Wipe the saucepan clean, pour in the sunflower oil and place on a high heat. Make sure the oil is hot by throwing in a small piece of onion; it should sizzle vigorously. Use your hands to mix the onion with the flour to coat it slightly. Take some of the onion and carefully place in the oil (it may spit!). Fry for 2-3 minutes, until golden brown, transfer to kitchen paper to drain and sprinkle with salt. Repeat in batches until all the onion is fried.

Finally, add both types of rice to the chickpeas, add the currants, herbs and fried onion. Stir, taste and add salt and pepper as you like. Serve warm or at room temperature.


IMG_7663The Rive Café cookbooks are fabulous, and their slow-roasted shoulder of pork is, hands down, my favourite way to eat pork. It has become our family’s Christmas dinner staple (during my almost three years of being a vegetarian I would cave once a year, on Christmas day, and eat this) and is basically fool proof. Slow cooking like this produces meat that falls off the bone and for reals melts in your mouth. The pan juices also make the most amazing gravy- bonus! Even friends who do not like pork like this dish.

We typically have this with apple sauce, some kind of simple green vegetable, salad and new potatoes. I have also used the recipe to do a kind of pulled pork sandwich easy summer dinner.


This recipe feeds about 8 people. We recently used a 4.5kg piece of shoulder to feed 12 people and it was pretty perfect (always err on the side of caution – leftover roast sandwiches the next day are SO good). If using a large piece of meat just increase the other ingredients accordingly. According to the River Cafe ladies you can cook this from 8-24 hours – the longer the better! When serving for dinner we usually pop it into the oven after breakfast. 9 hours seems about perfect for this size piece of meat, although an extra couple of hours would likely be even more delicious!

Always buy freedom farmed happy pork and ask your butcher to score the skin for you. SO much easier than DIY. If you like your crackling to be nice and crispy, as we do, remove the skin once the meat is out of the oven, chop up roughly, and place under the grill until it is done to your liking.


Serves 8

1 small whole shoulder of pork, with skin, about 2.75-3.25kg/6-7lb

10 garlic cloves, peeled

100g/4oz fennel seeds

Maldon salt and freshly ground black pepper

5-6 small dried red chillies, crumbled

juice of 5 lemons

3 tablespoons olive oil

Preheat oven to 230C/450F. If your butcher hasn’t already done this for you, score the whole skin of the shoulder with deep cuts (about 2cm between each cut).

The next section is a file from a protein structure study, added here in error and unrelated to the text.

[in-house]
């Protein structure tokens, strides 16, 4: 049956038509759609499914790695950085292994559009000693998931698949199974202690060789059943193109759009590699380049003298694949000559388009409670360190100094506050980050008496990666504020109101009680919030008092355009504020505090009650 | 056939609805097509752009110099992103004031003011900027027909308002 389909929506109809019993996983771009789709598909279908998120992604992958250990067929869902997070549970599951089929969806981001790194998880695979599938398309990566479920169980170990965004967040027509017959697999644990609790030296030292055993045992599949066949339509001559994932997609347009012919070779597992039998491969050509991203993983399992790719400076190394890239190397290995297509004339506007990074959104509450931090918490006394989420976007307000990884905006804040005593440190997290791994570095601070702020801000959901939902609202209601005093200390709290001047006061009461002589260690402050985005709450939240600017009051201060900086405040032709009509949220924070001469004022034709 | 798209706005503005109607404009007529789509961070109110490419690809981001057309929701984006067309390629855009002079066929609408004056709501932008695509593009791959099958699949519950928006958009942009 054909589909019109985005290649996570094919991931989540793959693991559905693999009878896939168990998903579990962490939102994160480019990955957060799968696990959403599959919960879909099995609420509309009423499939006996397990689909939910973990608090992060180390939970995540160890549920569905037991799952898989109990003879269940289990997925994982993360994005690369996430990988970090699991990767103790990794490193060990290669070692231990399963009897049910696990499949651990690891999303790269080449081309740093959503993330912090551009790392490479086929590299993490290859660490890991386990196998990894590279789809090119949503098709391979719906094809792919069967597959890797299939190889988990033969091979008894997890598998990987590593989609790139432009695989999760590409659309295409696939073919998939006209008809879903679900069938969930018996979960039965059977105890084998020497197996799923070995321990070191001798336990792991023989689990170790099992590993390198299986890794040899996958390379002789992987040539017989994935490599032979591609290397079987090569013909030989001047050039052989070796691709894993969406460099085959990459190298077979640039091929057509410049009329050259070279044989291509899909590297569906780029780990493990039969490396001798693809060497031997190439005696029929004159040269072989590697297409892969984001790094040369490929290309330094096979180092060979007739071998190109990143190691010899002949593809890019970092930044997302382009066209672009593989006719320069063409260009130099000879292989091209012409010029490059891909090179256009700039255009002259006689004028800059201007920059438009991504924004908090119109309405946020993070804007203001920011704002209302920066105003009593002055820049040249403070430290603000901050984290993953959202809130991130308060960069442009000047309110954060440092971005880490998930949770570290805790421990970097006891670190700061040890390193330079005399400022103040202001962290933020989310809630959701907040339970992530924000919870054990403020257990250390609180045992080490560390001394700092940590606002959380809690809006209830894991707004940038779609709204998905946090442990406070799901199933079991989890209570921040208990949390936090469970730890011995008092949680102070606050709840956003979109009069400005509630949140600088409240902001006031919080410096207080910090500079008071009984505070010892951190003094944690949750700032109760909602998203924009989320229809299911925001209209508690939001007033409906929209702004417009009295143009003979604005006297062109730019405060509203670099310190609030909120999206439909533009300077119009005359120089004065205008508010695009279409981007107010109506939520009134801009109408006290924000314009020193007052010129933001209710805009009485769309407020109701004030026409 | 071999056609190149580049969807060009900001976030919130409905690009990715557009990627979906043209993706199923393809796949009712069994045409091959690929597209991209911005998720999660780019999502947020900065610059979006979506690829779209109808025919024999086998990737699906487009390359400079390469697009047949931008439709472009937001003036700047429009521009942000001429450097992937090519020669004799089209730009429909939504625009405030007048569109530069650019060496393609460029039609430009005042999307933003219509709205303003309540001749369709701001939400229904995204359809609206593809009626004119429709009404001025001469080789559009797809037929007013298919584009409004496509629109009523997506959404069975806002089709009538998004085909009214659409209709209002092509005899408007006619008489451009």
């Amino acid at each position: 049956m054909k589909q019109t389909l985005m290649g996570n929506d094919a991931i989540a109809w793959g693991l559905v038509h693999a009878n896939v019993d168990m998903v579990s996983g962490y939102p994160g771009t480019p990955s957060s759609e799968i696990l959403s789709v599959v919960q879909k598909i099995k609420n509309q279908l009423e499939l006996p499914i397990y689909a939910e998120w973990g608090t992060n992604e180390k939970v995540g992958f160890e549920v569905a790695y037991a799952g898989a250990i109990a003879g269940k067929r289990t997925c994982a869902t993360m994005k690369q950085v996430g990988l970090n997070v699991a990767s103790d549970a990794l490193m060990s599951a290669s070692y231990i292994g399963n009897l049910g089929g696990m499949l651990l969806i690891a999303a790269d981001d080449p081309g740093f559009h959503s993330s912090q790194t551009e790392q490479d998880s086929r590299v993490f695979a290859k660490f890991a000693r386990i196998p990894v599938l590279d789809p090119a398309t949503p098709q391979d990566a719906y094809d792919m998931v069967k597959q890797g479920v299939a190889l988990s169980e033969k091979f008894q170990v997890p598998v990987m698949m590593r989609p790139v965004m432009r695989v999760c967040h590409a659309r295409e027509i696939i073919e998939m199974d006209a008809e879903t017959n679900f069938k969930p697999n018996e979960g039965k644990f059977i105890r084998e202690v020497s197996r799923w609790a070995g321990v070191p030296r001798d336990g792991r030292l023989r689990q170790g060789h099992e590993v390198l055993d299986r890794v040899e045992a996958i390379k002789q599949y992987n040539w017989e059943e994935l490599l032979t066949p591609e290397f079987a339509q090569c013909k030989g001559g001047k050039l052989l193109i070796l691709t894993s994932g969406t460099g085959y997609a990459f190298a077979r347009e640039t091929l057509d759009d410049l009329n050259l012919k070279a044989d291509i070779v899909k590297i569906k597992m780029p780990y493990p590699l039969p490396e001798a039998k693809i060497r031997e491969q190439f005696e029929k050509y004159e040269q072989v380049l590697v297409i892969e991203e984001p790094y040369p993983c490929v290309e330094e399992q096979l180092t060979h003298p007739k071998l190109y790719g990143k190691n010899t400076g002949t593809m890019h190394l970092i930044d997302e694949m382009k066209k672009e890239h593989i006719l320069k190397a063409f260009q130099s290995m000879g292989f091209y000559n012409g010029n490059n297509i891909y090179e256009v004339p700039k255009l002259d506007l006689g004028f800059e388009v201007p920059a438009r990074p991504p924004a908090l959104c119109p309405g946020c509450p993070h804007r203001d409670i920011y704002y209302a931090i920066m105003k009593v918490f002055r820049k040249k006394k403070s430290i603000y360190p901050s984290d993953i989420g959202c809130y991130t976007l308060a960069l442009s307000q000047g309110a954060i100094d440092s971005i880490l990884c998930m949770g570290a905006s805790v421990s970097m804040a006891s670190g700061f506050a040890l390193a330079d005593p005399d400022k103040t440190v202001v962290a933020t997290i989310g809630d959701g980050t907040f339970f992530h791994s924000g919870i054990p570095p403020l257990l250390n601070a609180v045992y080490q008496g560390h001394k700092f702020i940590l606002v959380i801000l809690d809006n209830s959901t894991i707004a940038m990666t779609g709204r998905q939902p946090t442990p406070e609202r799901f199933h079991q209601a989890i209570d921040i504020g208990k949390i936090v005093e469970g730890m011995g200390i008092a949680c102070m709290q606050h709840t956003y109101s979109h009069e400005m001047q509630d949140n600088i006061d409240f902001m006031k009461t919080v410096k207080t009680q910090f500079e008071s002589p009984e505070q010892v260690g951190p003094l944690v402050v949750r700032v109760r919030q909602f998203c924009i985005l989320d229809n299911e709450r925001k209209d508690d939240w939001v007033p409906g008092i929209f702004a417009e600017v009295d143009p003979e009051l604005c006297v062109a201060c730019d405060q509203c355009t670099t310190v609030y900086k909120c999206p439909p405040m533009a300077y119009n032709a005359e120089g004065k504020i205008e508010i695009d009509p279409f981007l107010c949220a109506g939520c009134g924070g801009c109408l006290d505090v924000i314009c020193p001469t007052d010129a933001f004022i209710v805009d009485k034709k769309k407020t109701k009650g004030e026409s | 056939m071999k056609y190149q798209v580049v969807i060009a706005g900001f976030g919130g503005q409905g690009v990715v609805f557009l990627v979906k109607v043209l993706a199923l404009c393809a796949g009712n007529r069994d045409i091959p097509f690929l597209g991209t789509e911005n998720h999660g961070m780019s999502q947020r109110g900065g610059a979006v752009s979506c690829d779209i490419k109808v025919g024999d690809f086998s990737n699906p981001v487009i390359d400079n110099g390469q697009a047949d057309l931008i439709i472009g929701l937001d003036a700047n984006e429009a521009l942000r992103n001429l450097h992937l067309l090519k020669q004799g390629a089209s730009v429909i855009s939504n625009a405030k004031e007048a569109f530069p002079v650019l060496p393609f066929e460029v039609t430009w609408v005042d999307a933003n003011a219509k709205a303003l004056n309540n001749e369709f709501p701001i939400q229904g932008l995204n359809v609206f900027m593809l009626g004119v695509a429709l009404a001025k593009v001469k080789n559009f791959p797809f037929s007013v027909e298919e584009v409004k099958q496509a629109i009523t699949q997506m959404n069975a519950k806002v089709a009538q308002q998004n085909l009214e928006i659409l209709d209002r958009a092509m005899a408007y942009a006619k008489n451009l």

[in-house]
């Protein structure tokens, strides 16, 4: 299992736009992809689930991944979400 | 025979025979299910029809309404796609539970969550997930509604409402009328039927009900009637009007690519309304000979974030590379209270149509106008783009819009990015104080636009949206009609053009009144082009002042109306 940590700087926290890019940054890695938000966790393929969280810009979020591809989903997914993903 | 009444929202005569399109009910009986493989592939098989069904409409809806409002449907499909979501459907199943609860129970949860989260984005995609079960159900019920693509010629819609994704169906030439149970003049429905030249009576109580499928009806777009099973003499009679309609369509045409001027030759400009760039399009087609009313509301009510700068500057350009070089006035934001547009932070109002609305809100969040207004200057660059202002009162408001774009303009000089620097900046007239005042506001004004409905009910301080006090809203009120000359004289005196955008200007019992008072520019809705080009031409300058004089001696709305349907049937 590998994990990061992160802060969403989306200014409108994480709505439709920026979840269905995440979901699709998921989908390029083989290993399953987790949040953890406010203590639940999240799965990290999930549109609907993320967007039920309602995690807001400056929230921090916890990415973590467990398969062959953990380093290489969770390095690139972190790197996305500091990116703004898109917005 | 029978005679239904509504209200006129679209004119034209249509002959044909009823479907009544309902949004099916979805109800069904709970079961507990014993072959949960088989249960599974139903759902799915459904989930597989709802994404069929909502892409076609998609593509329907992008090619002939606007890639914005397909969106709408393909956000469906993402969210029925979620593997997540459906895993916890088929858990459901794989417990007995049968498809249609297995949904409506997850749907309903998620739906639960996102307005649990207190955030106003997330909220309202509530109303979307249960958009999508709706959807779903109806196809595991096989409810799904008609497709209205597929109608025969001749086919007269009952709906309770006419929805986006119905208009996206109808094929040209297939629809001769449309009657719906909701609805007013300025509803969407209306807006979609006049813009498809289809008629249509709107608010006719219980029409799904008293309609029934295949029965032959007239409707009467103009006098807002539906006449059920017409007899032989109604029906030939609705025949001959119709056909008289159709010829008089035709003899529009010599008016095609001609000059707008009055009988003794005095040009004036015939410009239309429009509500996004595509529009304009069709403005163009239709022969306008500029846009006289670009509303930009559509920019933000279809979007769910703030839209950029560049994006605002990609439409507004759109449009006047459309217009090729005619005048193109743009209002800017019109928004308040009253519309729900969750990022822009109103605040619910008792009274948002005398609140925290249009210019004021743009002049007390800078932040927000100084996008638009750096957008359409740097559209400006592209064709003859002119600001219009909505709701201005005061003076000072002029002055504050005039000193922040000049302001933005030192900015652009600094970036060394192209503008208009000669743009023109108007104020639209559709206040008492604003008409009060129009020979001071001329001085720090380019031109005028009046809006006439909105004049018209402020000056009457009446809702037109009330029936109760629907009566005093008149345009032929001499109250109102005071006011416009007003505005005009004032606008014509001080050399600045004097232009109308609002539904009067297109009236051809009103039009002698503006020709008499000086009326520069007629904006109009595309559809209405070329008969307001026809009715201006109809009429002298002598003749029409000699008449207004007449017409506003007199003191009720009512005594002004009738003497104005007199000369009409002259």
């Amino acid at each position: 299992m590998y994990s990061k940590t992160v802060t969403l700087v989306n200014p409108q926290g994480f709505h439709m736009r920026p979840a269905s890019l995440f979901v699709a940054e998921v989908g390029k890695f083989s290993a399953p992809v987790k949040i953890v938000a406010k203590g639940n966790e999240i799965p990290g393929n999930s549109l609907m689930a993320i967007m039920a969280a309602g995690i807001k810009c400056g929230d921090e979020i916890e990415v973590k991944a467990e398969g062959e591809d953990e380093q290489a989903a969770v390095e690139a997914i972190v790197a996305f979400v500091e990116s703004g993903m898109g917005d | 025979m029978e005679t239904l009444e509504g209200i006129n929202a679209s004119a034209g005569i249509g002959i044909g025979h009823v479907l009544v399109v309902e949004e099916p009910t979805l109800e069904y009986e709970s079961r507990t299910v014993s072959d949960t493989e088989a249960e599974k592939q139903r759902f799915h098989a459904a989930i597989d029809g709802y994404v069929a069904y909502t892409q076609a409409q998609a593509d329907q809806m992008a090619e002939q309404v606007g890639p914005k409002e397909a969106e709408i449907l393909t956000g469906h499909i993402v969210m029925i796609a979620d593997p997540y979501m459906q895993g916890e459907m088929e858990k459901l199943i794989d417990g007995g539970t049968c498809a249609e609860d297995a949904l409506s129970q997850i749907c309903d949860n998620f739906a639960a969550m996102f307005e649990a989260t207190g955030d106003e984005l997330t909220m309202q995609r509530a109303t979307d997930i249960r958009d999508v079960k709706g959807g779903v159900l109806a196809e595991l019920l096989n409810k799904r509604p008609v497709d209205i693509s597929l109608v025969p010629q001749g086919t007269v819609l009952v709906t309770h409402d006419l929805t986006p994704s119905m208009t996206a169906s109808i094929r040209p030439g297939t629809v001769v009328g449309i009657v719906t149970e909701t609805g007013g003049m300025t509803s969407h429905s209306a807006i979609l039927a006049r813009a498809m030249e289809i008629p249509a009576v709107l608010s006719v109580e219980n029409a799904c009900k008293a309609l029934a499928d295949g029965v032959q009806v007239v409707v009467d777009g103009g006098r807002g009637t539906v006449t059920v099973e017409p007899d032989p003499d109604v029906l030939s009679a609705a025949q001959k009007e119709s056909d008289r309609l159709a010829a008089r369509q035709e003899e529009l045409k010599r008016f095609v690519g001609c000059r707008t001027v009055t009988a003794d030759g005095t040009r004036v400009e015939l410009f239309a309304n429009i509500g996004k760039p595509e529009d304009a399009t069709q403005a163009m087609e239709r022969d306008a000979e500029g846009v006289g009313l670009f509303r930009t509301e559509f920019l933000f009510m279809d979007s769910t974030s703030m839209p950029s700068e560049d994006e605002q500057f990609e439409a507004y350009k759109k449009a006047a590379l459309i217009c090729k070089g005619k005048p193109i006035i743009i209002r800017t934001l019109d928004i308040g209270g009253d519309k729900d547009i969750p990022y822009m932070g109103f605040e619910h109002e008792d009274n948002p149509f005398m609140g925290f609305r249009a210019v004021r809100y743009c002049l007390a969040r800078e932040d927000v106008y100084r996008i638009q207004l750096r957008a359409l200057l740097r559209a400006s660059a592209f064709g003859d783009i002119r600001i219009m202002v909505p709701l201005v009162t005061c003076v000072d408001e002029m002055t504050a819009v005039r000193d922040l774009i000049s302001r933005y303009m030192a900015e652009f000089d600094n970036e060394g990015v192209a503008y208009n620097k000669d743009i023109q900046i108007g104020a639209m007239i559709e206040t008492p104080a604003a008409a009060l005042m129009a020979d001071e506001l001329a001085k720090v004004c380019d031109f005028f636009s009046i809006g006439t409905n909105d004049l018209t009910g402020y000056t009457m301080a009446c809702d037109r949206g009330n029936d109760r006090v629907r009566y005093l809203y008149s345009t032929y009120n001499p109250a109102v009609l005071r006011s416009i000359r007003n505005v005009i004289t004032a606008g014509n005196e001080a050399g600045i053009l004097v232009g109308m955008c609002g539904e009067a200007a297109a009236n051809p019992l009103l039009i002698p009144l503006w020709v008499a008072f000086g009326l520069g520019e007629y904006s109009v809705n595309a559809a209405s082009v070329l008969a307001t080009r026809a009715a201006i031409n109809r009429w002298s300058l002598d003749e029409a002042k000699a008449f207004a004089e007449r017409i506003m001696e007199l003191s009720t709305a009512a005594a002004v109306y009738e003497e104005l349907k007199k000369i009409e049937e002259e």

Smash the garlic with the fennel seeds, then mix with salt, pepper and chilli to make a rough paste. Rub and push this mixture into and over the skin and all the surfaces of the meat. Place the shoulder on a rack in a roasting tin and roast for 30 minutes or until the skin begins to crackle up, blister and brown. Turn the shoulder and pour over half the lemon juice and two tablespoons of the oil. Place back skin side up, turn the oven down to 120C/250F, and leave the meat to roast, overnight or all day. Baste the meat occasionally with extra lemon juice and, if necessary, a little more oil.

The shoulder is ready when it is completely soft under the crisp skin. You can tell by pushing with your finger: the meat will give way and might even fall off the bone. Serve each person with some of the crisp skin and meat cut from different parts of the shoulder. Add extra lemon juice to deglaze the pan, and spoon some of this over. Make a gravy with the remaining pan juices – remove any overly dark clumps of fennel seeds, place the pan over a medium-high heat, add a little water and, stirring well, bring to the boil before adding a couple of teaspoons of flour to thicken. The combination of lemon, fennel, olive oil, chilli and meat juices makes for the BEST. GRAVY. EVER.

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Vietnamese Caramelised Pork Belly


Parkside Café in Mt Albert, Auckland, is the most wonderful place. It’s a very unassuming regular (but tasty) café during the day, but a few nights a week they open for dinner and serve the most incredible Vietnamese cuisine. Their Vietnamese Caramelised Pork Belly is the best way I’ve ever eaten this cut of meat, and every time I go to Parkside I leave dreaming of recreating this meal at home. I finally had the chance this week when I came across some Black Rock freedom farmed pork belly.  It also happened to be my mum’s birthday. Good excuse to make something a bit more decadent! There are a huge number of varying recipes for this dish online, but the one I came across that seemed to be the most similar to what I wanted is this one. I have adapted the recipe somewhat to include star anise, less sugar and a few other bits and pieces.